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Suppose we have a convolutional neural network trained for task A, and we wish to adapt it for a similar task B. Generally speaking, we preserve the convolutional weights and fully connected layers, and then fine-tune the network for the new task. Further simplifications include freezing the first portion of convolutional layers, and only training the last few convolutional layers.

The typical suggestion here is to use a reduced learning rate. However, this seems rather artificial to me. Specifically, if the CNN is for object classification, we strip the softmax layer and add a completely new softmax layer. So I would think that one should use a higher learning for the softmax layer, and possibly the fully connected layer just prior. I haven't really seen examples of this in practice, and I was wondering if it would make significant impact on the overall training speed.

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I don't know where you read about the reduced learning rate, but I think there was some misunderstanding.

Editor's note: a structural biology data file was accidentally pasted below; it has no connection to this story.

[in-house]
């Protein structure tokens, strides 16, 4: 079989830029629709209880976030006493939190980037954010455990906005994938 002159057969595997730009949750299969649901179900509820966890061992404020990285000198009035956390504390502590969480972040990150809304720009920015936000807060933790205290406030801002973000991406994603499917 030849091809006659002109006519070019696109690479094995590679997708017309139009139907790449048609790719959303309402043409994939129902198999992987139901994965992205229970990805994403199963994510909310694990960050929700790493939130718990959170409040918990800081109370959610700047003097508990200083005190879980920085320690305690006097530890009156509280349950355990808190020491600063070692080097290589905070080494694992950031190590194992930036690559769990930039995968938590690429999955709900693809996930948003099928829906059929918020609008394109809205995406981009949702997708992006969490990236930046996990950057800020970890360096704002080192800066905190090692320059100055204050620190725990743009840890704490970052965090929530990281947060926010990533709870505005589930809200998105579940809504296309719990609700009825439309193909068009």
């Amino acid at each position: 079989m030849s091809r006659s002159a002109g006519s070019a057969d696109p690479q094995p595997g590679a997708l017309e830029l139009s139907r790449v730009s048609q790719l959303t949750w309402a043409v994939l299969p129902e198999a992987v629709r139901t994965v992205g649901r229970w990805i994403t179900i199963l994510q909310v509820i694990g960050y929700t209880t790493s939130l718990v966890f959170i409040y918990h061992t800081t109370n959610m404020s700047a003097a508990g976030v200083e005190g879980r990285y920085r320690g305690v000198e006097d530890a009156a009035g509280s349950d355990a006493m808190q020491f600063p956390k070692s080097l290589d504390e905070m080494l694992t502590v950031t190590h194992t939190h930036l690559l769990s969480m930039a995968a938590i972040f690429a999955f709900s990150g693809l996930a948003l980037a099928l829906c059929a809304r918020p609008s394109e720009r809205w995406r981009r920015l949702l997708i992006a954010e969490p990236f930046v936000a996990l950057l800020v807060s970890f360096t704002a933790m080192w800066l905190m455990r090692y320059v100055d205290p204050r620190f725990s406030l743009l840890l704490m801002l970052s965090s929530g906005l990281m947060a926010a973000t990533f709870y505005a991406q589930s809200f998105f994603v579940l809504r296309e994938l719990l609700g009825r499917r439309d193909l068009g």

The advice is to use a smaller learning rate for the weights that are being fine-tuned and a higher one for the randomly initialized weights (e.g. the ones in the softmax classifier). Pretrained weights are already good, they need to be fine-tuned, not distorted.

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  • $\begingroup$ If you look at finetuning examples in Keras and Tensorflow (Object detection), none of them heed this advice for retraining on new tasks. The closest I've seen is to freeze the first set of layers, train the model for one epoch, and then unfreeze all layers, and resume training with a lower learning rate. In this second epoch, the learning rate is the same for all unfrozen layers. $\endgroup$ – Alex R. May 30 '18 at 17:21
  • $\begingroup$ I guess that makes sense too: from a random state go quickly to a good state (high LR), then fine-tune everything with lower LR. I'd bet setting different learning rates for layers gets a better accuracy in less time though. That is also the advice given in Stanford cs231: cs231n.github.io/transfer-learning As usual, only experiments will tell what's the best approach $\endgroup$ – iacolippo May 31 '18 at 9:05

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